Home gardeners that are interested in propagating their Thuja ‘Green Giant’ will find it surprisingly easy. Propagation is best done in the summer. Start by preparing a six-inch pot with moistened horticultural sand, then take a six- to nine-inch cutting from the tip of a healthy branch that has new growth at the tip and mature bark at its base. Make sure that you cut with clean, sharp sheers at a 45-degree angle, then clear off any foliage growing at the bottom half of the clipping and paint the base with rooting powder. Poke a hole into the moistened sand in the six-inch pot and insert the powder-coated end into the hole, pressing the sand to ensure that the cutting is supported and able to stand up straight.

Place the pot in an area with direct sun and protected from wind and provide it with plenty of humidity and moisture. In about six weeks the plant will have begun rooting, at which point it can be transplanted into a one-gallon container filled with potting soil. Keep partially shaded until ready to plant in the spring.


Pruning shear

Thuja ‘Green Giants’ require no pruning other than for aesthetic reasons. The plant will grow three to five feet in height every year if left alone, though you can encourage it to grow wider and thicker with light pruning.

Pests, diseases, and animals

Though the Thuja ‘Green Giant’  is easy to grow and considered largely disease-free, it can be attacked by bagworms, which will eat the foliage and slow the tree’s growth. The best way to address these pests on a Thuja is simply to remove them and clip away any foliage that has been impacted by their presence. If you can’t reach the cocoons, spray with insecticide such as Bacillus thuringiensis or spinosad. Be sure to review and follow instructions carefully on the product label.

Thuja ‘Green Giants’ are also vulnerable to scale insects, which are tiny white bugs that leave a liquid that causes mold and mildew to form. Scale will require treatment with an insecticide.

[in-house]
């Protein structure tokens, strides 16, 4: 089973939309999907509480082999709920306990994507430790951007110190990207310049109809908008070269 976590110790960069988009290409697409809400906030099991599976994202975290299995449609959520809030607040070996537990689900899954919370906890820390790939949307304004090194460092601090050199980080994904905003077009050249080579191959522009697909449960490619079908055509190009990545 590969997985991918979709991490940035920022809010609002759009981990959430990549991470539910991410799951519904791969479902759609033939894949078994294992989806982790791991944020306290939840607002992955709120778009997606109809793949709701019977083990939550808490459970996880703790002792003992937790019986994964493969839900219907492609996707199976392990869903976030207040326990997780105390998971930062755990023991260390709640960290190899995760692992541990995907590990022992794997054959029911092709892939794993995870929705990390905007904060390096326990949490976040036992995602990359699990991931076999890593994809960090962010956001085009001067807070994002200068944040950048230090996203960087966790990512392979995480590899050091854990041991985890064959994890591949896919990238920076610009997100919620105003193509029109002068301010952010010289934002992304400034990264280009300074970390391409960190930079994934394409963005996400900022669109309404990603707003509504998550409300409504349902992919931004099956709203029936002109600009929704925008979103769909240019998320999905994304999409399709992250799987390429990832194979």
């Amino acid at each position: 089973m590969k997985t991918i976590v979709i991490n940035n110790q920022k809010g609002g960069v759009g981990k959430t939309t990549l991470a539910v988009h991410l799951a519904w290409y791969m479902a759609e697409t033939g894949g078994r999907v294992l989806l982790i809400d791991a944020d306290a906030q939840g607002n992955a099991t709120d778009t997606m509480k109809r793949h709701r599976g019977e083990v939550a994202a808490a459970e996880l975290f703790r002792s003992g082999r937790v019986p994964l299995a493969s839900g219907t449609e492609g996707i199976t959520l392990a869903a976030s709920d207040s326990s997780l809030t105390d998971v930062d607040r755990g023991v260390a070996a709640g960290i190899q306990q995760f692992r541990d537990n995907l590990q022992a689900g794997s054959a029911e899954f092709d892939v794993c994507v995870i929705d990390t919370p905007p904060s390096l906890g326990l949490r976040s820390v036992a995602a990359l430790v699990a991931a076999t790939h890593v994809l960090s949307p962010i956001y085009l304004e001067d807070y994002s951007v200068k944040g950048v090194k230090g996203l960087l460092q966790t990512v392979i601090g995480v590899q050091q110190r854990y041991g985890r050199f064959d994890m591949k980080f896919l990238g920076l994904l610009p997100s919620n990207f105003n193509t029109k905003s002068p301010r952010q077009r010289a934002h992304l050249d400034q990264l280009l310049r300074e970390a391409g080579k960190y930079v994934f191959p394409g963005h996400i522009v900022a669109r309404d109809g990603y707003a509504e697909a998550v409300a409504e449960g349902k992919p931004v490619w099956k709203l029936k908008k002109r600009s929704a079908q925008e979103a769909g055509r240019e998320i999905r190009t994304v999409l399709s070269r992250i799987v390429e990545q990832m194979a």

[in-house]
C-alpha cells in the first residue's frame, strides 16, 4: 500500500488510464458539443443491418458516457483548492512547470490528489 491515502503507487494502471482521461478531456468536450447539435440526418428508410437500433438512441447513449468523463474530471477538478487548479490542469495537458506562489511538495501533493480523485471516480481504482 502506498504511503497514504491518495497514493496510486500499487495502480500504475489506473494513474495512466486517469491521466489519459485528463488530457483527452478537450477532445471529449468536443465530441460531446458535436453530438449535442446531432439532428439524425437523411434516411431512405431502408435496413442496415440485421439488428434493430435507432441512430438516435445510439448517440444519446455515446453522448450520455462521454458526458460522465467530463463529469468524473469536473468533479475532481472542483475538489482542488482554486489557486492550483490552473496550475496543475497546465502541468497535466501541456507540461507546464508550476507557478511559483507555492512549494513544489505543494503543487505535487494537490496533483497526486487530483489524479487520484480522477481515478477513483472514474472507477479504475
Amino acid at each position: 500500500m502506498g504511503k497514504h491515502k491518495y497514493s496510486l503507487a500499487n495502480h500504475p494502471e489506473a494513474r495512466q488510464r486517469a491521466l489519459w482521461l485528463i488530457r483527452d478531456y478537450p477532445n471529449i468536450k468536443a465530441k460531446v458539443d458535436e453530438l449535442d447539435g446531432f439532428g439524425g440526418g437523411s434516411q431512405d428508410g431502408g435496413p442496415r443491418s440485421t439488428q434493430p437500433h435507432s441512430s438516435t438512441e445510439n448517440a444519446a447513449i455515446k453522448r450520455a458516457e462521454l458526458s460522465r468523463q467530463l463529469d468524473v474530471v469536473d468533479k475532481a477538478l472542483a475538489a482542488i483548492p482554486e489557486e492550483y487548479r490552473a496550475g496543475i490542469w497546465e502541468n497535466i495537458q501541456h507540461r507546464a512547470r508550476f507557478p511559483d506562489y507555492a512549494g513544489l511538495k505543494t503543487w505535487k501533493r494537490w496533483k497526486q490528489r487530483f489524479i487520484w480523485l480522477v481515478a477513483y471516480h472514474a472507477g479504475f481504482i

Although Thuja ‘Green Giants’ are disease-resistant, they’re prone to rot problems if overwatered or planted in an area with poor drainage. Root rot appears in two ways: either as mildew on leaves or branches, or as dropping leaves as though it is thirsty even though it has been well watered. You can remove impacted leaves and branches at the mildew point, and the tree should be provided less water. If the leaves are dropping off, it is a sign that the roots have rotted to the point that they are unable to absorb moisture, and the plant is likely unsalvageable.

Frequently Asked Questions

Have a row of Thuja ‘Green Giants’  and one has turned brown. What do I do?

If a single Thuja ‘Green Giant’ in a row of healthy plants dies, it is generally a sign of root rot. This sometimes happens in just one section of the tree, which is an indication that only one root has died, but eventually they all will. Unfortunately, the soil in the area can retain the fungus that causes the rot, and that can impact a replacement plant. You can try to plant a new tree, which will grow quickly if it remains healthy.

Is the Thuja green giant a good tree for areas with heavy deer populations?

Unlike many other evergreens and arborvitae, deer do not appear to graze on the Thuja green giant, though younger trees may still be appealing to them. If you find that deer are nibbling on your new plantings, apply a deer repellant spray or erect temporary fencing to protect your trees.

Thuja Green Giant - Growing and Care Guide